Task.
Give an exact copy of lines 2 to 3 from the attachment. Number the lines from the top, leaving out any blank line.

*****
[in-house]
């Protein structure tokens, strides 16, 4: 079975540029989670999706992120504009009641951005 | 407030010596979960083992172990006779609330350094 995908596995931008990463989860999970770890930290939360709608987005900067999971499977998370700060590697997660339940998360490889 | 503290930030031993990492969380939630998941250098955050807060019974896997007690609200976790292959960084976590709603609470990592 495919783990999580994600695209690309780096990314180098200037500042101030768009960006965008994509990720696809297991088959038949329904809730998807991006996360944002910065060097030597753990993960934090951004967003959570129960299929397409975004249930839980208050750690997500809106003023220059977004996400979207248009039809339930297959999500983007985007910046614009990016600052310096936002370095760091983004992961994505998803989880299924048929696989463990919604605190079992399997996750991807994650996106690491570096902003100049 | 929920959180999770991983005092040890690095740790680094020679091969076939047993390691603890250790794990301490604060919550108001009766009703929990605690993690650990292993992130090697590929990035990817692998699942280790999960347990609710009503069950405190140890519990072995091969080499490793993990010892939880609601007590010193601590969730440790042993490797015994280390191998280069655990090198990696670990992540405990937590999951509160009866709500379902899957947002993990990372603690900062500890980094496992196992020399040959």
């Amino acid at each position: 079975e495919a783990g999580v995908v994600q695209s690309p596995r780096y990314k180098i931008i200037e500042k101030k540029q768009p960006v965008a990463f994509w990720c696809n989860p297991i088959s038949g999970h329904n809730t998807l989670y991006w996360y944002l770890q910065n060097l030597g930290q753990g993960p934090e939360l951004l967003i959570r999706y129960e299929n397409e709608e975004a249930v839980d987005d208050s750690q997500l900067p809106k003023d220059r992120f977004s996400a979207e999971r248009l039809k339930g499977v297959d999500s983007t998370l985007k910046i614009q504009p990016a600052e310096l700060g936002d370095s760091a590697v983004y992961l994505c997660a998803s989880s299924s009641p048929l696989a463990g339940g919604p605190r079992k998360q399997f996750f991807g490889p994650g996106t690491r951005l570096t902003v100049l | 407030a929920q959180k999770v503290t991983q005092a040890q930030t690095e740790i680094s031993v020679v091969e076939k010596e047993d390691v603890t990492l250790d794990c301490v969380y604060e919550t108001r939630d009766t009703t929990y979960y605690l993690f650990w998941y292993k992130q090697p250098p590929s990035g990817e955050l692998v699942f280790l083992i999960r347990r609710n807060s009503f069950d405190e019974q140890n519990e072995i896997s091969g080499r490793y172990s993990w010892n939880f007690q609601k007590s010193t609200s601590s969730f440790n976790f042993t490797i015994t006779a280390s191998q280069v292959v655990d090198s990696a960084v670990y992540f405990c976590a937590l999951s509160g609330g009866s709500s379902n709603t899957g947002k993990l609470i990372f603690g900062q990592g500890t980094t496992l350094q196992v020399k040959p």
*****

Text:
């Protein structure tokens, strides 16, 4: 079975540029989670999706992120504009009641951005 | 407030010596979960083992172990006779609330350094 995908596995931008990463989860999970770890930290939360709608987005900067999971499977998370700060590697997660339940998360490889 | 503290930030031993990492969380939630998941250098955050807060019974896997007690609200976790292959960084976590709603609470990592 495919783990999580994600695209690309780096990314180098200037500042101030768009960006965008994509990720696809297991088959038949329904809730998807991006996360944002910065060097030597753990993960934090951004967003959570129960299929397409975004249930839980208050750690997500809106003023220059977004996400979207248009039809339930297959999500983007985007910046614009990016600052310096936002370095760091983004992961994505998803989880299924048929696989463990919604605190079992399997996750991807994650996106690491570096902003100049 | 929920959180999770991983005092040890690095740790680094020679091969076939047993390691603890250790794990301490604060919550108001009766009703929990605690993690650990292993992130090697590929990035990817692998699942280790999960347990609710009503069950405190140890519990072995091969080499490793993990010892939880609601007590010193601590969730440790042993490797015994280390191998280069655990090198990696670990992540405990937590999951509160009866709500379902899957947002993990990372603690900062500890980094496992196992020399040959």
């Amino acid at each position: 079975e495919a783990g999580v995908v994600q695209s690309p596995r780096y990314k180098i931008i200037e500042k101030k540029q768009p960006v965008a990463f994509w990720c696809n989860p297991i088959s038949g999970h329904n809730t998807l989670y991006w996360y944002l770890q910065n060097l030597g930290q753990g993960p934090e939360l951004l967003i959570r999706y129960e299929n397409e709608e975004a249930v839980d987005d208050s750690q997500l900067p809106k003023d220059r992120f977004s996400a979207e999971r248009l039809k339930g499977v297959d999500s983007t998370l985007k910046i614009q504009p990016a600052e310096l700060g936002d370095s760091a590697v983004y992961l994505c997660a998803s989880s299924s009641p048929l696989a463990g339940g919604p605190r079992k998360q399997f996750f991807g490889p994650g996106t690491r951005l570096t902003v100049l | 407030a929920q959180k999770v503290t991983q005092a040890q930030t690095e740790i680094s031993v020679v091969e076939k010596e047993d390691v603890t990492l250790d794990c301490v969380y604060e919550t108001r939630d009766t009703t929990y979960y605690l993690f650990w998941y292993k992130q090697p250098p590929s990035g990817e955050l692998v699942f280790l083992i999960r347990r609710n807060s009503f069950d405190e019974q140890n519990e072995i896997s091969g080499r490793y172990s993990w010892n939880f007690q609601k007590s010193t609200s601590s969730f440790n976790f042993t490797i015994t006779a280390s191998q280069v292959v655990d090198s990696a960084v670990y992540f405990c976590a937590l999951s509160g609330g009866s709500s379902n709603t899957g947002k993990l609470i990372f603690g900062q990592g500890t980094t496992l350094q196992v020399k040959p």